Part of me wants to derail this essay right here and just start listing off all the unclassifiable pleasures music offered me this year. The theatrical indie-pop wit Stew, along with his group the Negro Problem, released two soundtracks to musicals he’d staged, one about James Baldwin and one about African-American Christianity, and you probably haven’t heard either. Onetime purveyor of electro-cool Tracey Thorn of Everything But the Girl shared a mature perspective over immature beats on Record. Old folks like Yo La Tengo put out great music. Even older folks like John Prine put out great music. Kacey Musgraves exhaled a gorgeous contact high of an album, Golden Hour; Mary Gauthier collaborated with returning soldiers on the remarkable Rifles & Rosary Beads. And I haven’t even mentioned my favorite album of the year yet.

The Pistol Annies know from sad. On Interstate Gospel, their third and best album as a trio, Miranda Lambert, Ashley Monroe, and Angaleena Presley struggle with marriage and divorce and family, with the way bad decisions wind up puncturing your self-esteem while seemingly sensible decisions make you regret your lack of irresponsibility. Whenever sex, drugs, and alcohol stop numbing their pain, cracking a joke puts it into perspective. “I picked a good day for a recreational Percocet” is a lyric any pharmaceutically inclined mope-rap star could get behind, but none of ’em are bright enough to think up.

Since I started this essay hating on pop radio, let me end with a note of gratitude to Ariana Grande for her chipper number one, “Thank U, Next.” One for the ages? Maybe not, but after a year of sadboy slogs, it was a relief to hear the consonant-averse star embrace the pop-psych cliché that every heartbreak teaches you something important about yourself. Yeah, yeah, I have a hard time believing that too. But if the alternative is to wind up like one of those droopy emo whiners I was complaining about earlier? Well, I’ll take it on faith, Ari.

Best music of 2018

Non-local albums

1. Pistol Annies – Interstate Gospel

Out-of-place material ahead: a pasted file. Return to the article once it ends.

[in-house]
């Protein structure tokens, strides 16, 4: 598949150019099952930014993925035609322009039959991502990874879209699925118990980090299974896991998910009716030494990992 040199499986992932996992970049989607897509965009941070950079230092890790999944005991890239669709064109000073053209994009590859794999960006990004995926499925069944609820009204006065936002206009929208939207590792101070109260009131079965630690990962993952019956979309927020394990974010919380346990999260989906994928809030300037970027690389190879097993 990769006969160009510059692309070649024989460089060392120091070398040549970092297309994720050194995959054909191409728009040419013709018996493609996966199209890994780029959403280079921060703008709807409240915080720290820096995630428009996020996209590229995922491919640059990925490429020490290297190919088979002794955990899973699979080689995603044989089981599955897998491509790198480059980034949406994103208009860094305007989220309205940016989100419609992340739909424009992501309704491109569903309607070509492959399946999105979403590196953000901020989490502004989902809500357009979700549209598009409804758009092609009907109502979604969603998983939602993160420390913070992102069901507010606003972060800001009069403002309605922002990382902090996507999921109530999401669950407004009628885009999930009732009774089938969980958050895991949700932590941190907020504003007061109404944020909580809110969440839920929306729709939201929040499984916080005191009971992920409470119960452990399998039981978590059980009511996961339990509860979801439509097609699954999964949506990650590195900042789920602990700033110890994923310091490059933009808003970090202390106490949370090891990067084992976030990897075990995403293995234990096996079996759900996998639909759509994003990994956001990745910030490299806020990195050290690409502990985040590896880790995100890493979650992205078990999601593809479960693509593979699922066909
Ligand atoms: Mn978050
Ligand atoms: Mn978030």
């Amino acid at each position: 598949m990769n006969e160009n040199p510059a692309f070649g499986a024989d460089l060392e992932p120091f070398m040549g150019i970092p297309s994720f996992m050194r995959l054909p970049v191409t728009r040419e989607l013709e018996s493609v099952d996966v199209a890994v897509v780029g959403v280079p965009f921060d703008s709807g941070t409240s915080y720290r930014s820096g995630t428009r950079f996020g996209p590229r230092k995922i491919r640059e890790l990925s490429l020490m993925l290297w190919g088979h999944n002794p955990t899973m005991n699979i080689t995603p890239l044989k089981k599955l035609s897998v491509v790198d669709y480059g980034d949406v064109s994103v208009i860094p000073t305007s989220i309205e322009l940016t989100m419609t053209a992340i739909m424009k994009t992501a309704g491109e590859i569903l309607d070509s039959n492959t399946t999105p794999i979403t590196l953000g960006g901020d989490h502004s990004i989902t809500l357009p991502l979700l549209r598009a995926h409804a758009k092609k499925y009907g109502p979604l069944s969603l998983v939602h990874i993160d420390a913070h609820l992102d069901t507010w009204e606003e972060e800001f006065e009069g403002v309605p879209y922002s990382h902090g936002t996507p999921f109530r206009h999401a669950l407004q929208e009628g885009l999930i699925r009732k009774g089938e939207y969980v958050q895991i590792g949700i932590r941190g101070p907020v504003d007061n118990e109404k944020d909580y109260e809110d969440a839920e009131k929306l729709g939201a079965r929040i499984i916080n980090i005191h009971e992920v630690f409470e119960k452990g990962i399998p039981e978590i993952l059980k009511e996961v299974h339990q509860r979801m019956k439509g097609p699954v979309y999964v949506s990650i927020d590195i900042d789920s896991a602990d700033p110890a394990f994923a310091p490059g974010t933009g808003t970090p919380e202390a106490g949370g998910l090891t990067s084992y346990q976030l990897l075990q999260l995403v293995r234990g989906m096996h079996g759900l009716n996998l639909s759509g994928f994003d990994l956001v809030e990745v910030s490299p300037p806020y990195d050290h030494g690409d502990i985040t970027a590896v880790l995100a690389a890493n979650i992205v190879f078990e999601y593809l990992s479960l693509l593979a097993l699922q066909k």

2. Noname – Room 25
3. Tracey Thorn – Record
4. Janelle Monáe – Dirty Computer
5. Stew & the Negro Problem – Notes of a Native Song
6. Cardi B – Invasion of Privacy
7. Parquet Courts – Wide Awake!
8. Tierra Whack – Whack World
9. Sophie – Oil of Every Pearl’s Un-Insides
10. Superchunk – What a Time to Be Alive

11. Black Panther: The Album
12. Hop Along – Bark Your Head Off, Dog
13. Mary Gauthier – Rifles & Rosary Beads
14. No Age – Snares Like a Haircut
15. Pusha T – Daytona
16. Leikeli47 – Acrylic
17. The Internet – Hive Mind
18. Ezra Furman – Transangelic Exodus
19. Kali Uchis – Isolation
20. Speedy Ortiz – Twerp Verse

21. Becky Warren – Undesirable
22. Stew & the Negro Problem – The Total Bent
23. Mitski – Be the Cowboy
24. Kacey Musgraves – Golden Hour
25. CupcakKe – Ephorize
26. The Spook School – Could It Be Different
27. John Prine – The Tree of Forgiveness
28. Courtney Barnett – Tell Me How You Really Feel
29. Kids See Ghosts – Kids See Ghosts
30. Yo La Tengo – There’s a Riot Going On

Local albums

1. Dessa – Chime
2. Prince – Piano & a Microphone 1983
3. Gully Boys – Not So Brave
4. Catbath – Glitterbox
5. Dizzy Fae – Free Form
6. Kitten Forever – Semi-Permanent
7. Astralblak – Seeds
8. Atmosphere – Mi Vida Local
9. Low – Double Negative
10. Four Fists – 6666

Singles

1. Camila Cabello – “Never Be the Same”
2. Ashley Monroe – “Hands on You”
3. Ella Mai – “Boo’d Up”
4. Mitski – “Nobody”
5. Ravyn Lenae – “Sticky”
6. Sheck Wes – “Mo Bamba”
7. Azealia Banks – “Anna Wintour”
8. Bradley Cooper – “Old Ways”
9. Mariah Carey – “GTFO”
10. Migos – “Stir Fry”

11. Pistol Annies – “Got My Name Changed Back”
12. Ariana Grande – “Thank U, Next”
13. Rolling Blackouts C.F. – “Talking Straight”
14. Lana Del Rey – “Venice Bitch”
15. Lori McKenna – “People Get Old”
16.. CupcakKe – “A.U.T.I.S.M.”
17. Travis Scott feat. Drake – “Sicko Mode”
18. Neko Case – “Bad Luck”
19. Empress of – “When I’m With Him”
20. Robyn – “Missing U”

Read our 2018 year in music timeline here. And read our other editors' and contributors' year-end lists here.